A Hawke's Bay company has been fined $275,000 after a worker's leg was crushed and had to be amputated.
WorkSafe is now warning businesses that rely on workers to manage risky work, that they should also implement current and effective risk management plans.
Hawkes Bay steel plate cutting company CNC Profile Cutting Services Ltd was fined $275,000 on Friday in the Hastings District Court after a November 2017 incident in which a worker's leg was crushed by a package of steel being moved by a gantry crane.
The worker's right leg had to be amputated below the knee as a result.
CNC Profile Cutting Services had faced a charge laid under sections 36(1)(a), 48(1) and (2)(c) of the Health and Safety at Work Act 2015. The maximum penalty for the charge was $1.5 million.
The company was also ordered to pay reparations of $87,497.70 and costs of $7,380.58
WorkSafe Investigation area manager Casey Broad said the company's documentation was generalised and did not include a safe system of work documents for the method being used in this case known as "slinging".
''There was too much reliance on on-the-job training and instruction to manage hazards,'' Broad said.
''There had been an earlier near-miss incident with the system and involving the victim, and that should have been a warning to the business that their systems needed review and updating.''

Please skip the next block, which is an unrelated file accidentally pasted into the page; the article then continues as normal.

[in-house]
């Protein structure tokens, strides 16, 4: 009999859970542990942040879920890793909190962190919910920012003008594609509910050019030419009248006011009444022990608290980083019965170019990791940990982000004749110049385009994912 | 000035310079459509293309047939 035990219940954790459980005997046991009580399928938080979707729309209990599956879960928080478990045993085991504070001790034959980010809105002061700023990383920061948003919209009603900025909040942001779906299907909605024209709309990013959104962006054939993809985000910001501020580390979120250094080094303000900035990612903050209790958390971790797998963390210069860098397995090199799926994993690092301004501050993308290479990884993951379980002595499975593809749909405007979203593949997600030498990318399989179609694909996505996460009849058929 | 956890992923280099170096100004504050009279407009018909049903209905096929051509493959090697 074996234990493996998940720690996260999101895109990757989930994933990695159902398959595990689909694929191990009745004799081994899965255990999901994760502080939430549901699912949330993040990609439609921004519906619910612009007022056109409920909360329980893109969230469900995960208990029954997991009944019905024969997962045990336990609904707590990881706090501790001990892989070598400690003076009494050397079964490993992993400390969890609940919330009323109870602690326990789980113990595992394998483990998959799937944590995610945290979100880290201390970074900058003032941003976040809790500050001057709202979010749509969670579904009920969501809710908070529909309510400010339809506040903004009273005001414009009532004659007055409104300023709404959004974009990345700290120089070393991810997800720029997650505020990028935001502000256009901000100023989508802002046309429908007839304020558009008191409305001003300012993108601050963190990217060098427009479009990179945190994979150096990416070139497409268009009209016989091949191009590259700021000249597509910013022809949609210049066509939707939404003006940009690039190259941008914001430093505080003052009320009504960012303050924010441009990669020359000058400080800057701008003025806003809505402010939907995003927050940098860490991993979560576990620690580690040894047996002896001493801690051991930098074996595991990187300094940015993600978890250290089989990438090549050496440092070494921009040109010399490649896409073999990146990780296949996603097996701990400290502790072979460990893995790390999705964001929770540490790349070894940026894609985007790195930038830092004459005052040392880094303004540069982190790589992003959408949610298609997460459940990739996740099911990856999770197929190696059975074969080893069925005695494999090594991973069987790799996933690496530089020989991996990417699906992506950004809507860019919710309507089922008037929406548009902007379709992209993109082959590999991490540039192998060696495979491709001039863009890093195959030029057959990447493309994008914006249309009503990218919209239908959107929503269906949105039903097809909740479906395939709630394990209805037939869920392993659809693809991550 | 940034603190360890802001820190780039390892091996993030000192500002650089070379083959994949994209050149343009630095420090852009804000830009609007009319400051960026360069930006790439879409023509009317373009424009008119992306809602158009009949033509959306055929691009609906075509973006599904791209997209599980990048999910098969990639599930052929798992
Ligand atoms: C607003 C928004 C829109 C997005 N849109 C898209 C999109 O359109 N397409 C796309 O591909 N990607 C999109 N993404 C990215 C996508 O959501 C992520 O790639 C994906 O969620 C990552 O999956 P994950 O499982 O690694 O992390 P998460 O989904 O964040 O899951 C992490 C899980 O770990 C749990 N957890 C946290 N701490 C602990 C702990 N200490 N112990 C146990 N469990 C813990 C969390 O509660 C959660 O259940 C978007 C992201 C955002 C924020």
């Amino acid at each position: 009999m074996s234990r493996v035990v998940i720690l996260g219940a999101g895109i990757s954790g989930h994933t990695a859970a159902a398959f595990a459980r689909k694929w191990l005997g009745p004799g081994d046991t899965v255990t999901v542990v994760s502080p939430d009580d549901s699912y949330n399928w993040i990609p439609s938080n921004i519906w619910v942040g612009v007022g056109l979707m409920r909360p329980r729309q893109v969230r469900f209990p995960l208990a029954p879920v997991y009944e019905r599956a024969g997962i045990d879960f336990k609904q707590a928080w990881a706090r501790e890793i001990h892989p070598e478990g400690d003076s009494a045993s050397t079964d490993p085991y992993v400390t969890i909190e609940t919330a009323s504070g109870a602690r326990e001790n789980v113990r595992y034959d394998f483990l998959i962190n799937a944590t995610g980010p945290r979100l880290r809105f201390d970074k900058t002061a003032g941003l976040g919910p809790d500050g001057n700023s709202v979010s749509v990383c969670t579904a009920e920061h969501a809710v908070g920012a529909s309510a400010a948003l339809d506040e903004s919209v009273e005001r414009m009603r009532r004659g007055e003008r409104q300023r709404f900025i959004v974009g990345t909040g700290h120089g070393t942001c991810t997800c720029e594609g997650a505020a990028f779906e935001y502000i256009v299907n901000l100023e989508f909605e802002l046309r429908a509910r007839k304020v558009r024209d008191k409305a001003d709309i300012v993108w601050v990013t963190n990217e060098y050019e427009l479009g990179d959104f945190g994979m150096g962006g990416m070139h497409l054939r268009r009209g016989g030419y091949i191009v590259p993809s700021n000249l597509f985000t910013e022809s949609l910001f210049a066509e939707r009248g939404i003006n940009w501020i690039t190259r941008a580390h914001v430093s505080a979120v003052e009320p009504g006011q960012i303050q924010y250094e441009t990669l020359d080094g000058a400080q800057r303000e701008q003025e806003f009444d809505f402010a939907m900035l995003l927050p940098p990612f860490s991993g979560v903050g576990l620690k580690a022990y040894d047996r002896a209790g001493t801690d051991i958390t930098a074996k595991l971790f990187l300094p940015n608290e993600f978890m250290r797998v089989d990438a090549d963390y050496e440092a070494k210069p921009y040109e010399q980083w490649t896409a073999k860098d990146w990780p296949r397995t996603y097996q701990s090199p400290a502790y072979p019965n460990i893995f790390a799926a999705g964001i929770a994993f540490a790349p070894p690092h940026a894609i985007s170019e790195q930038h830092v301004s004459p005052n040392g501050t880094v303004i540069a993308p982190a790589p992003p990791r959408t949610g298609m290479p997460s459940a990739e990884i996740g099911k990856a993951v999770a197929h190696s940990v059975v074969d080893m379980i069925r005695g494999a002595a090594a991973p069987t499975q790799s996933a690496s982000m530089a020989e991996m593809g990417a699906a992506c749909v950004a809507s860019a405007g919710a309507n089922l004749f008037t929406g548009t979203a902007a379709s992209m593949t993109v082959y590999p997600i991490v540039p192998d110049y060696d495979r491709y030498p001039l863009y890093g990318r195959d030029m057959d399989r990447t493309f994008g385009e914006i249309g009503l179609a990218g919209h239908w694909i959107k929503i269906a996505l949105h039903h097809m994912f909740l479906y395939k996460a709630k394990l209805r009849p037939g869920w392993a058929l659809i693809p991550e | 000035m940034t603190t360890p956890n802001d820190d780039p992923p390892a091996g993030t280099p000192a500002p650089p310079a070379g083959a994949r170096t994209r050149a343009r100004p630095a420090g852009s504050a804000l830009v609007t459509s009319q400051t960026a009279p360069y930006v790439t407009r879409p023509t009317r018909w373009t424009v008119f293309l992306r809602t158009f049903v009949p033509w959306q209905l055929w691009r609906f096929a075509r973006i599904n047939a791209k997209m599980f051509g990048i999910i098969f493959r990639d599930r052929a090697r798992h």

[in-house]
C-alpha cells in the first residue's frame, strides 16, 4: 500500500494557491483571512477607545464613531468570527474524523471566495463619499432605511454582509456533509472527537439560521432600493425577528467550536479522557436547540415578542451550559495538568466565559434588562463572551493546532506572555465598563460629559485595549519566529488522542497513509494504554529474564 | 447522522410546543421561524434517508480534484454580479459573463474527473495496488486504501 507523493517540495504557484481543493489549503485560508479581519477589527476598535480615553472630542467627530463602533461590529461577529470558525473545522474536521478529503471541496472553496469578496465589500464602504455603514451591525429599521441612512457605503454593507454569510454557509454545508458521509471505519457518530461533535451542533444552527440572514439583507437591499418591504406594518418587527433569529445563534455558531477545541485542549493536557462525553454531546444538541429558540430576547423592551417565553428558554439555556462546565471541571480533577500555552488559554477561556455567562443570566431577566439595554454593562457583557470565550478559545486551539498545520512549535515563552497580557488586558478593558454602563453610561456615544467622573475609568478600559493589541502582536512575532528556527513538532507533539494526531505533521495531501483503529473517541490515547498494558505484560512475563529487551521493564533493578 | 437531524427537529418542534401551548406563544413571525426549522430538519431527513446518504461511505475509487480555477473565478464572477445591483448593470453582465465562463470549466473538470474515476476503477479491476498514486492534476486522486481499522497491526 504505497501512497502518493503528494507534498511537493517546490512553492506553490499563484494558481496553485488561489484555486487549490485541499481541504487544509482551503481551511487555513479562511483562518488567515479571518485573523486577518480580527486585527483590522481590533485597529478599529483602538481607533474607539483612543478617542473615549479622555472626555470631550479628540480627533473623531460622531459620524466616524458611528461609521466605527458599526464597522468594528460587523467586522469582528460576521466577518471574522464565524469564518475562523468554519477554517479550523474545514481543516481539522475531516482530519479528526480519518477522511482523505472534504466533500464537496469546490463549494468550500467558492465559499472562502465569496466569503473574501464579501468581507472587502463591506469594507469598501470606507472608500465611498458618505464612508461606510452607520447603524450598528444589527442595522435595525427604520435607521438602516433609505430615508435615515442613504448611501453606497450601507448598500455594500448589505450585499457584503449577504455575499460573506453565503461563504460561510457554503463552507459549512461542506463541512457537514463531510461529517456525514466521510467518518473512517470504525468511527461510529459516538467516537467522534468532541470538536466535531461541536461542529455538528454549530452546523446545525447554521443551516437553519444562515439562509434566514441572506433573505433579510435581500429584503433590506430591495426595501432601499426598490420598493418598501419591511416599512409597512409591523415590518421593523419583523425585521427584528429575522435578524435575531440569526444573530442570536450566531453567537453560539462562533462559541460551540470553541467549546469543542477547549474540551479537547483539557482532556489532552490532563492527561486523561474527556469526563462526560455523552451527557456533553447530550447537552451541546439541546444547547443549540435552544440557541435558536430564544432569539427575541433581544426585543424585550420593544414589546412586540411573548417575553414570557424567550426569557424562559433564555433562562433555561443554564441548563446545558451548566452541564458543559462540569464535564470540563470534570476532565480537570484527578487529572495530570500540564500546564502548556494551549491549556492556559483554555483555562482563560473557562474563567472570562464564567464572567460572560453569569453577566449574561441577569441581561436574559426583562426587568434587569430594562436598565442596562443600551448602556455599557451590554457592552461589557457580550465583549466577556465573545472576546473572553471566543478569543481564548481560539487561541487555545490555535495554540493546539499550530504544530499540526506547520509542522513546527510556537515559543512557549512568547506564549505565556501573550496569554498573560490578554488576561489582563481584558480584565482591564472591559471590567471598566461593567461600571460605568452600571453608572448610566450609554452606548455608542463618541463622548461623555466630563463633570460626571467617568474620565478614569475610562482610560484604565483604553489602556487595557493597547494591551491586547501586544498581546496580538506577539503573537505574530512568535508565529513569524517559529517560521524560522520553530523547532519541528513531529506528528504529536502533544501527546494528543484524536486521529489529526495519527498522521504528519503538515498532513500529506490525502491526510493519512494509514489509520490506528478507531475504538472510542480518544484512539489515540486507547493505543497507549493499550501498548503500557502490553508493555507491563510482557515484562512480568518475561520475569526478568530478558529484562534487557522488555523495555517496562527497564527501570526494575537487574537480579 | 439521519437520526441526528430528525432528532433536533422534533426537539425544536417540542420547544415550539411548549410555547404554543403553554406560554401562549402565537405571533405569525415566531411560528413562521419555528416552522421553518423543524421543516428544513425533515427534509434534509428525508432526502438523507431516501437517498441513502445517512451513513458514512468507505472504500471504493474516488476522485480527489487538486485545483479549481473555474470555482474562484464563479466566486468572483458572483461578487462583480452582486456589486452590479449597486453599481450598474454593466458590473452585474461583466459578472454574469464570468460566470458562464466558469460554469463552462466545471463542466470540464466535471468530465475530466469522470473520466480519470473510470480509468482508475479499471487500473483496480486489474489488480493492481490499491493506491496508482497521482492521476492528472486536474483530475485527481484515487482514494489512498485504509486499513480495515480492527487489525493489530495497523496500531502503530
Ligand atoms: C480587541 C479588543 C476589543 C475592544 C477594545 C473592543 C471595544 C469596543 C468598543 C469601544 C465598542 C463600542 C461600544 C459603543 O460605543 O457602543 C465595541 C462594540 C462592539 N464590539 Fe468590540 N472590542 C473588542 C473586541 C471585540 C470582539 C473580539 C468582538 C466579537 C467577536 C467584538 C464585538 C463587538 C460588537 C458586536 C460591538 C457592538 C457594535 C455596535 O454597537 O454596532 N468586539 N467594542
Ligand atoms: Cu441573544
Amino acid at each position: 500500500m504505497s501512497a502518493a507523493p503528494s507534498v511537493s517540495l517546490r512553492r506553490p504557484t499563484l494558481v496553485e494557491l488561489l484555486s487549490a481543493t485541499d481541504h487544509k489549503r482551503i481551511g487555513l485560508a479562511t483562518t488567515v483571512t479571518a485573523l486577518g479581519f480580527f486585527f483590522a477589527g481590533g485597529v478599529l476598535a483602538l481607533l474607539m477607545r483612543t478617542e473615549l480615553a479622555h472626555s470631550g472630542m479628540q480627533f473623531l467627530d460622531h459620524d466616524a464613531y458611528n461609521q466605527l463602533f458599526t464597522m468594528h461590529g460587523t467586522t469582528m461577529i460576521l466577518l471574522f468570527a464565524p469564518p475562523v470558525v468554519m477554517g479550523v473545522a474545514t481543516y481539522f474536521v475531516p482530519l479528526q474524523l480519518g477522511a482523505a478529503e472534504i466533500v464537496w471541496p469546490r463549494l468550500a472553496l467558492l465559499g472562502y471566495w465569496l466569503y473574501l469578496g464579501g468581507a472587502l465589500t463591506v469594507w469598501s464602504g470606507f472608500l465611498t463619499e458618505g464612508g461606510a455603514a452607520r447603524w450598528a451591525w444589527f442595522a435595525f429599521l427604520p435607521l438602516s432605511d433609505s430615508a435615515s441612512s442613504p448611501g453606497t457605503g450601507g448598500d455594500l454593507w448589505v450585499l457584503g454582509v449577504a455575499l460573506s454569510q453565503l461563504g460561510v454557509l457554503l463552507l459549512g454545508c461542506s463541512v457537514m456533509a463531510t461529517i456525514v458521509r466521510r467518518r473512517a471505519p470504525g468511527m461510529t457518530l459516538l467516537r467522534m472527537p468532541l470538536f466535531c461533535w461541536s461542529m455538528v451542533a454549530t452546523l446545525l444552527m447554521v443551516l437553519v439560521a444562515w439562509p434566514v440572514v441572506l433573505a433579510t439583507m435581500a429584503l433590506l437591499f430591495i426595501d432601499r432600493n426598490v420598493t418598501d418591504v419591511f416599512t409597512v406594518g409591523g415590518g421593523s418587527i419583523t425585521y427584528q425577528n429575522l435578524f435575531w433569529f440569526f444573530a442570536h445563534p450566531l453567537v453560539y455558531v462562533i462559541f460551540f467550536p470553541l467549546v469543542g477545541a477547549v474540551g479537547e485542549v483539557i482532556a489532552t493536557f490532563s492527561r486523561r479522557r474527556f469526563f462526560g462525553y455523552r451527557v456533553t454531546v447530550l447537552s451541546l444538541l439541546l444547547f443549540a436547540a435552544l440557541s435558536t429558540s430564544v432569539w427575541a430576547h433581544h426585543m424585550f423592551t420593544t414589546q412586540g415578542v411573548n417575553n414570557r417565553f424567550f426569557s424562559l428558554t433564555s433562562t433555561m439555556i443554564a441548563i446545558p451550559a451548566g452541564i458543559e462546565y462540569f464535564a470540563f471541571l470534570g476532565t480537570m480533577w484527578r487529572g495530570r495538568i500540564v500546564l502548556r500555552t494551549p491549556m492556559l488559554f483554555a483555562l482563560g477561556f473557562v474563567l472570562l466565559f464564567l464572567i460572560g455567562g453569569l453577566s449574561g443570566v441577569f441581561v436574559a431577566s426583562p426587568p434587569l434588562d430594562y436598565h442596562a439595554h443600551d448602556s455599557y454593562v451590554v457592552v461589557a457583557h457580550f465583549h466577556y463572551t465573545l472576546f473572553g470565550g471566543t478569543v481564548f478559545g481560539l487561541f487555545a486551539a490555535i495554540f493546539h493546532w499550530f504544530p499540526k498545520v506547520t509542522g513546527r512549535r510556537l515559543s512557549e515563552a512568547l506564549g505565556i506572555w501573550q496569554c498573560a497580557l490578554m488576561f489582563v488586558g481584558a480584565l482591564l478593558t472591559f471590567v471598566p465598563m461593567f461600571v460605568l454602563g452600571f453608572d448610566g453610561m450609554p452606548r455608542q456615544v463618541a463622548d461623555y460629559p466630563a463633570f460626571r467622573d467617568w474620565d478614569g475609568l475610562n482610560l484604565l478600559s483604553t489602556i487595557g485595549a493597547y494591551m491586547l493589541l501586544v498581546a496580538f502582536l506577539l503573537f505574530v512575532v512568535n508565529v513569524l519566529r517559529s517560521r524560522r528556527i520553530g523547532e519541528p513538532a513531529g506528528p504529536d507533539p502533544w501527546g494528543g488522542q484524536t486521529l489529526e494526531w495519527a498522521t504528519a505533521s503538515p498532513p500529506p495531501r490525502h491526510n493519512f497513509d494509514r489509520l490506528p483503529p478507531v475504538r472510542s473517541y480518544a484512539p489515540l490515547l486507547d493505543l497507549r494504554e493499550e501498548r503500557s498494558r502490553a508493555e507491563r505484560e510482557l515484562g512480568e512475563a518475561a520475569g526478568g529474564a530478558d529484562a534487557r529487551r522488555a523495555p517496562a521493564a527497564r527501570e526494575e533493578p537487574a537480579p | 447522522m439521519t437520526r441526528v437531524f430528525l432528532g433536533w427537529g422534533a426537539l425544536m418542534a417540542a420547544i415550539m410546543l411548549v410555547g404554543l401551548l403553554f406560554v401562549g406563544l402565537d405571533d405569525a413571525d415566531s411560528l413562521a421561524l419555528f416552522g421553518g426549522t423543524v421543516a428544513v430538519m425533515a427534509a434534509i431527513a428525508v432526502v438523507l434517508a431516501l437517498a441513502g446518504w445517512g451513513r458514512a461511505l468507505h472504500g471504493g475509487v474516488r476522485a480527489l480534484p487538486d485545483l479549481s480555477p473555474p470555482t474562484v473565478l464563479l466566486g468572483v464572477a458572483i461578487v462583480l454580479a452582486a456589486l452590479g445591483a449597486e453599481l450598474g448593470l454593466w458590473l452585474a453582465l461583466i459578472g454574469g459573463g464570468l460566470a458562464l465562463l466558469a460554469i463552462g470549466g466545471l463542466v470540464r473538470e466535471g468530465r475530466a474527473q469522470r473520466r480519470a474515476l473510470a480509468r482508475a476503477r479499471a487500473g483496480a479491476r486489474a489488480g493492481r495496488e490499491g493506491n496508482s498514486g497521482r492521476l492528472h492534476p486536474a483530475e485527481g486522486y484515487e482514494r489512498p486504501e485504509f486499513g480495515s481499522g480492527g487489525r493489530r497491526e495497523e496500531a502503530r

CNC Profile Cutting Services responded that the worker
had been given a verbal correction on the importance of correctly balancing a load before
lifting following the near-miss, as agreed by WorkSafe.
CNC said the use of a verbal correction was in accordance with WorkSafe guidance on training and supervision.
The worker had been moving a 2289kg package of steel to a laser cutter, using his body weight to counterbalance the load. CNC says this was contrary to his training.
As the victim lowered the heavy end of the package to the ground the whole package tilted to an almost vertical position and slipped out of the strop holding it and fell trapping his right ankle and foot.
''Effective hazard identification and management, good training, and supervision of risky work were not being employed by the company and as a result, the victim has suffered life-changing injuries that should not have happened,'' Broad said.
CNC told Hawkes Bay Today it asked WorkSafe to review CNC's systems in 2016 after a routine audit, but WorkSafe declined.
CNC says the judge took into account that the company has never had
any other serious injury in 19 years of operation.